Maliang & the Magic Brush

Game Introduction

Video game walkthrough






Maliang and the Magic Brush is a VR experiment designed for the HTC Vive and other room-scale VR devices. It was inspired by Google Tilt brush, a VR game that allows interactors to paint in an immersive 3D virtual space. Our team wants to take such experience even further by not only allowing interactors to paint in virtual space, but also being able to instantiate and interact with the objects they created in virtual space. We believe such instantiate experience could be best achieved in a VR environment and will bring dramatic agencies to our interactors.
Our narrative takes cues from an ancient Chinese traditional fairy tale "Magic Brush". The story was about a kind little boy Maliang. He had a brush with magic power that could turn anything he drew into real artifacts. While he was helping poor people with his magic brush, some bad guys wanted to take the brush away from him. Then Maliang would try to avoid being caught by those bad guys by using his magic brush.





  • Contextual Review & Defining Problem

    • Explore the high expectation of VR

    • Finding and analyze similar artifacts

  • Ideation

    • Brainstorming

    • Scene Design

    • Idea pitching for feedback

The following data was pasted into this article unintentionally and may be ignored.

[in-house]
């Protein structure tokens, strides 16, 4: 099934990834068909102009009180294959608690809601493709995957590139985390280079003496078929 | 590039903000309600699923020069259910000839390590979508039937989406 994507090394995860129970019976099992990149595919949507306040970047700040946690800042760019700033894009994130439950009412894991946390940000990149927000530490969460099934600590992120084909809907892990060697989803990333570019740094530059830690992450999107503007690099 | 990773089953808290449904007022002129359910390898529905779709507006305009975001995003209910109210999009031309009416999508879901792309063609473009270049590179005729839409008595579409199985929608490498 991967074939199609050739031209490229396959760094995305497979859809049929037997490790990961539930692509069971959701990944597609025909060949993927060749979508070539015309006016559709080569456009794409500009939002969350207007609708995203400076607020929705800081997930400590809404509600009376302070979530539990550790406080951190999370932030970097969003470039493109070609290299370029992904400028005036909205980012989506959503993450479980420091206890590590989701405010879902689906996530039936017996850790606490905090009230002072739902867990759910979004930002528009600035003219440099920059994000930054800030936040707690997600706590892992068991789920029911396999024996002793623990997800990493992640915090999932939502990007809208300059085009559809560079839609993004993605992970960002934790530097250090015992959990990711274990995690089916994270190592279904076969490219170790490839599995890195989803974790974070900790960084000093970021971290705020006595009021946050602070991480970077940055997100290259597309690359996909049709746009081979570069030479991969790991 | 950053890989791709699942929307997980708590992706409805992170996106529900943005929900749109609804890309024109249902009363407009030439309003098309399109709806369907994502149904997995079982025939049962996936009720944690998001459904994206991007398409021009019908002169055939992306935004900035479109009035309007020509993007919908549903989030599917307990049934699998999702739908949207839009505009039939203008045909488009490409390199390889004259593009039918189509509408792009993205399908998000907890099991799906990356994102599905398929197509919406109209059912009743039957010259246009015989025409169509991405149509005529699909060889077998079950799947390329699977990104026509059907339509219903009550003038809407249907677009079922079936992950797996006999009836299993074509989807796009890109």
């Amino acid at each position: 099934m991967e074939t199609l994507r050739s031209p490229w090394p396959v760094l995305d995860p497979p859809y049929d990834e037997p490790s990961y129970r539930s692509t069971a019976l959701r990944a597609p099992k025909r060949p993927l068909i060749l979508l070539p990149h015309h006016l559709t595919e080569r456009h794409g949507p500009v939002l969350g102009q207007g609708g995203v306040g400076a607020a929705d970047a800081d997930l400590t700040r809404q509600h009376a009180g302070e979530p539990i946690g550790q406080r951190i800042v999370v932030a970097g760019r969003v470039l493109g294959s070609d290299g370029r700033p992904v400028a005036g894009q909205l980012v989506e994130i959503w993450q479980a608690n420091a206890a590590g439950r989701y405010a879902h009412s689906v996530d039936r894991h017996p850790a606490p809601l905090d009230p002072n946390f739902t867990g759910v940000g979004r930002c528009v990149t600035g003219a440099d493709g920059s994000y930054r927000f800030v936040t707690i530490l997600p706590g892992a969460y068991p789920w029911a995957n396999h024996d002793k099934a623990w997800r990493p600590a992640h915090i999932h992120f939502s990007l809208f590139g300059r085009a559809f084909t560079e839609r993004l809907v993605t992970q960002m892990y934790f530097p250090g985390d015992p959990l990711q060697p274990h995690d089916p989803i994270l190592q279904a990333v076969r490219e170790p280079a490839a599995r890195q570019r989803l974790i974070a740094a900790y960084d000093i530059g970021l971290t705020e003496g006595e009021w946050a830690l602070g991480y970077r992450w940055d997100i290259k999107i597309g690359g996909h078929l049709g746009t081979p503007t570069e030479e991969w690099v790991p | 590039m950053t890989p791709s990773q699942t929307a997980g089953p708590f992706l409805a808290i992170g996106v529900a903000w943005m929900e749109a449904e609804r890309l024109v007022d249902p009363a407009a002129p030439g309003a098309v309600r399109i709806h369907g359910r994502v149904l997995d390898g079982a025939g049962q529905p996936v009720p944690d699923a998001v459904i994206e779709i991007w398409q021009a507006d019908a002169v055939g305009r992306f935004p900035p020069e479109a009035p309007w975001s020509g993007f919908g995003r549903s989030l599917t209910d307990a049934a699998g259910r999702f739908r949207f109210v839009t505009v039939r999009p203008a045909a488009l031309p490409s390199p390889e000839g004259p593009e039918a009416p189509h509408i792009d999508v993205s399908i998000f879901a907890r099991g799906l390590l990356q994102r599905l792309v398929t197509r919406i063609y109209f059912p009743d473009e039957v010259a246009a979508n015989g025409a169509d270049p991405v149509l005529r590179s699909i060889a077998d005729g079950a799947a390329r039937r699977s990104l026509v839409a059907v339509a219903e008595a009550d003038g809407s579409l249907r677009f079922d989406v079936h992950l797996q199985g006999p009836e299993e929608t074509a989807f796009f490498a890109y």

• Repeating Prototyping

    • Storyboards

    • Building test version to get feedback

    • Iterating and completing the design






    Draw, Instantiate and Interact


Virtual Reality is a media with extremely high expectation of experienced interactors and it has the potential to realize such expectation. 

In our game, the dramatic moment is instantiating tangible objects by drawing.



















However, drawing is a highly dependent behavior without certain fix convention. As long as the result of the interaction does not match the expectation of the interactions, frustrated could they be easily. 

To constrain the expectation and results, our team decided to use visual cue (semi-transparent 3D symbol floating in the virtual space) to guide interactors. They need to find the cue, make sure what they drawn overlapped with the cues, then trigger the instantiation of an in-game objects and push the story.

We observed our testers' behavior, collect user feedbacks and conduct quantative/qualitative study on how to better design visual cues to constrain/motivate our interactors' behavior, which is the design challenge we identified for this project.




The biggest challenge we have is how to use the magic brush as a convention of interaction that constrains gestures, while motivating interactors with the unique power VR brings that is beyond ordinary experience. Currently our solution is to guide the interactors with visual cues, which are white outlines floats in the game environment that encourage interactors to paint on top of it. By doing this, interactors will be able to trigger events and proceed further in the game. During  user testing, while some interactors are able to understand and follow the visual cues, many of them still need additional instructions on what to do next. This is because there is no convention for how to guide interactors' behavior in VR environment yet, our solution is somehow effective, but obviously not perfect. If time permits, our next step is to further explore what would be a better way to visually or auditorily guide interactor’s behavior in a VR narrative.